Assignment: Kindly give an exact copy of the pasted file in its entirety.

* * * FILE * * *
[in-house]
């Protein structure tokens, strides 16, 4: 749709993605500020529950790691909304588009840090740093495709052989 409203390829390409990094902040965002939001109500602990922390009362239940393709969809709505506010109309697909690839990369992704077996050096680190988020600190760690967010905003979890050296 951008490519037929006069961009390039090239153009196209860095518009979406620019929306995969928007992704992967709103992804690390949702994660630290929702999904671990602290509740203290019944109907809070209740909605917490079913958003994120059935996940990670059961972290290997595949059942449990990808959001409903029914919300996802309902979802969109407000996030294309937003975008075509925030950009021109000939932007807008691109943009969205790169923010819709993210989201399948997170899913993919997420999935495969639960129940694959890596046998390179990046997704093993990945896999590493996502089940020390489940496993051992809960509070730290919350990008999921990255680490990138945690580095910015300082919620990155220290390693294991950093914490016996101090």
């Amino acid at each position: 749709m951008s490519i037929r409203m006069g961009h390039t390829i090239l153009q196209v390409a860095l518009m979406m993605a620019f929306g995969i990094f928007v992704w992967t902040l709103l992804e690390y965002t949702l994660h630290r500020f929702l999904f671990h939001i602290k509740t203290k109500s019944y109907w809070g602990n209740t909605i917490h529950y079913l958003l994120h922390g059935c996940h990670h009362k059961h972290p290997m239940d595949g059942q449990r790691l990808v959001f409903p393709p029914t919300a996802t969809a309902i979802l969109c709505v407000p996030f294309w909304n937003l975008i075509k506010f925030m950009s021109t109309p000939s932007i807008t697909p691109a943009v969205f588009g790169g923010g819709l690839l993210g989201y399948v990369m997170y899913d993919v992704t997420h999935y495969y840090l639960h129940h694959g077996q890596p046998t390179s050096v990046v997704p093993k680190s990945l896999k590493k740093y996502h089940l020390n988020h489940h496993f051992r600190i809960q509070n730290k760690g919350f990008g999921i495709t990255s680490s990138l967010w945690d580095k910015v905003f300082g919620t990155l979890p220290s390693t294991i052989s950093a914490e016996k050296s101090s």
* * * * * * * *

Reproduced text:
[in-house]
């Protein structure tokens, strides 16, 4: 749709993605500020529950790691909304588009840090740093495709052989 409203390829390409990094902040965002939001109500602990922390009362239940393709969809709505506010109309697909690839990369992704077996050096680190988020600190760690967010905003979890050296 951008490519037929006069961009390039090239153009196209860095518009979406620019929306995969928007992704992967709103992804690390949702994660630290929702999904671990602290509740203290019944109907809070209740909605917490079913958003994120059935996940990670059961972290290997595949059942449990990808959001409903029914919300996802309902979802969109407000996030294309937003975008075509925030950009021109000939932007807008691109943009969205790169923010819709993210989201399948997170899913993919997420999935495969639960129940694959890596046998390179990046997704093993990945896999590493996502089940020390489940496993051992809960509070730290919350990008999921990255680490990138945690580095910015300082919620990155220290390693294991950093914490016996101090």
């Amino acid at each position: 749709m951008s490519i037929r409203m006069g961009h390039t390829i090239l153009q196209v390409a860095l518009m979406m993605a620019f929306g995969i990094f928007v992704w992967t902040l709103l992804e690390y965002t949702l994660h630290r500020f929702l999904f671990h939001i602290k509740t203290k109500s019944y109907w809070g602990n209740t909605i917490h529950y079913l958003l994120h922390g059935c996940h990670h009362k059961h972290p290997m239940d595949g059942q449990r790691l990808v959001f409903p393709p029914t919300a996802t969809a309902i979802l969109c709505v407000p996030f294309w909304n937003l975008i075509k506010f925030m950009s021109t109309p000939s932007i807008t697909p691109a943009v969205f588009g790169g923010g819709l690839l993210g989201y399948v990369m997170y899913d993919v992704t997420h999935y495969y840090l639960h129940h694959g077996q890596p046998t390179s050096v990046v997704p093993k680190s990945l896999k590493k740093y996502h089940l020390n988020h489940h496993f051992r600190i809960q509070n730290k760690g919350f990008g999921i495709t990255s680490s990138l967010w945690d580095k910015v905003f300082g919620t990155l979890p220290s390693t294991i052989s950093a914490e016996k050296s101090s």